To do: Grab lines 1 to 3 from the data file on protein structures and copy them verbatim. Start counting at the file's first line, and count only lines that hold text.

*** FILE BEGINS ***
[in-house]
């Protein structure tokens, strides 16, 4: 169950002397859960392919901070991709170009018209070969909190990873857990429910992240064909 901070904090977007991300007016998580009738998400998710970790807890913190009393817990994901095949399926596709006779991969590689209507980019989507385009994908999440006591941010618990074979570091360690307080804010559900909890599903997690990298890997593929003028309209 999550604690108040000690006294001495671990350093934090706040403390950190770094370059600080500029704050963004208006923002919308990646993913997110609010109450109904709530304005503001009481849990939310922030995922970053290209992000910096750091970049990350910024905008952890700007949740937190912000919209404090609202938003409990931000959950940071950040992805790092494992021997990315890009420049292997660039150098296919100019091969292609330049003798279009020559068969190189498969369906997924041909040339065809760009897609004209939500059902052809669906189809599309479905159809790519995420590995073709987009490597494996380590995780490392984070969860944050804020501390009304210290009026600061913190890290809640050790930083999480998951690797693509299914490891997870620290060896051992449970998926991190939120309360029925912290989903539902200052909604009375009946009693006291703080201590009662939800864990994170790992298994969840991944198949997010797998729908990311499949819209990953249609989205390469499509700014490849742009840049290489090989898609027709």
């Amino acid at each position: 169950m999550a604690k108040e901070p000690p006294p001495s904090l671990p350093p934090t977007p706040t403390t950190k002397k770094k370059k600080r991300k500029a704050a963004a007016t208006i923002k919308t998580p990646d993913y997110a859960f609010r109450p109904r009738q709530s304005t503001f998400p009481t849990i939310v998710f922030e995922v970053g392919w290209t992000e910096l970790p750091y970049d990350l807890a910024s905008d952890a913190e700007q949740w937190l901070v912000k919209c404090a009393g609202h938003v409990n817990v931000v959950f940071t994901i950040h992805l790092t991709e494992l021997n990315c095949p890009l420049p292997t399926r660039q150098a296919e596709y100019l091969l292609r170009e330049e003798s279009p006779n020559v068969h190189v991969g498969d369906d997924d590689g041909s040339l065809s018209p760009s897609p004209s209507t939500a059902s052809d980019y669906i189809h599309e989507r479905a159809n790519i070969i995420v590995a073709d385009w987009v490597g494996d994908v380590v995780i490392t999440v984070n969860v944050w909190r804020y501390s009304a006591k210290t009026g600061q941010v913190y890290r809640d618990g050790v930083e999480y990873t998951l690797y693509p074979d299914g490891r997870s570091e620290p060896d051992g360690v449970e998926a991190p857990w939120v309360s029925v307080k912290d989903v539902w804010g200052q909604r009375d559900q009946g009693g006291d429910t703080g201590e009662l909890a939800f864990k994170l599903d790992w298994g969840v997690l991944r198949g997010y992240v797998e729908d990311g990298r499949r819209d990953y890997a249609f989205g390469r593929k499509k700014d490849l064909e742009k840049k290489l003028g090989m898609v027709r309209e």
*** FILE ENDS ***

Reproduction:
[in-house]
């Protein structure tokens, strides 16, 4: 169950002397859960392919901070991709170009018209070969909190990873857990429910992240064909 901070904090977007991300007016998580009738998400998710970790807890913190009393817990994901095949399926596709006779991969590689209507980019989507385009994908999440006591941010618990074979570091360690307080804010559900909890599903997690990298890997593929003028309209 999550604690108040000690006294001495671990350093934090706040403390950190770094370059600080500029704050963004208006923002919308990646993913997110609010109450109904709530304005503001009481849990939310922030995922970053290209992000910096750091970049990350910024905008952890700007949740937190912000919209404090609202938003409990931000959950940071950040992805790092494992021997990315890009420049292997660039150098296919100019091969292609330049003798279009020559068969190189498969369906997924041909040339065809760009897609004209939500059902052809669906189809599309479905159809790519995420590995073709987009490597494996380590995780490392984070969860944050804020501390009304210290009026600061913190890290809640050790930083999480998951690797693509299914490891997870620290060896051992449970998926991190939120309360029925912290989903539902200052909604009375009946009693006291703080201590009662939800864990994170790992298994969840991944198949997010797998729908990311499949819209990953249609989205390469499509700014490849742009840049290489090989898609027709």
């Amino acid at each position: 169950m999550a604690k108040e901070p000690p006294p001495s904090l671990p350093p934090t977007p706040t403390t950190k002397k770094k370059k600080r991300k500029a704050a963004a007016t208006i923002k919308t998580p990646d993913y997110a859960f609010r109450p109904r009738q709530s304005t503001f998400p009481t849990i939310v998710f922030e995922v970053g392919w290209t992000e910096l970790p750091y970049d990350l807890a910024s905008d952890a913190e700007q949740w937190l901070v912000k919209c404090a009393g609202h938003v409990n817990v931000v959950f940071t994901i950040h992805l790092t991709e494992l021997n990315c095949p890009l420049p292997t399926r660039q150098a296919e596709y100019l091969l292609r170009e330049e003798s279009p006779n020559v068969h190189v991969g498969d369906d997924d590689g041909s040339l065809s018209p760009s897609p004209s209507t939500a059902s052809d980019y669906i189809h599309e989507r479905a159809n790519i070969i995420v590995a073709d385009w987009v490597g494996d994908v380590v995780i490392t999440v984070n969860v944050w909190r804020y501390s009304a006591k210290t009026g600061q941010v913190y890290r809640d618990g050790v930083e999480y990873t998951l690797y693509p074979d299914g490891r997870s570091e620290p060896d051992g360690v449970e998926a991190p857990w939120v309360s029925v307080k912290d989903v539902w804010g200052q909604r009375d559900q009946g009693g006291d429910t703080g201590e009662l909890a939800f864990k994170l599903d790992w298994g969840v997690l991944r198949g997010y992240v797998e729908d990311g990298r499949r819209d990953y890997a249609f989205g390469r593929k499509k700014d490849l064909e742009k840049k290489l003028g090989m898609v027709r309209e």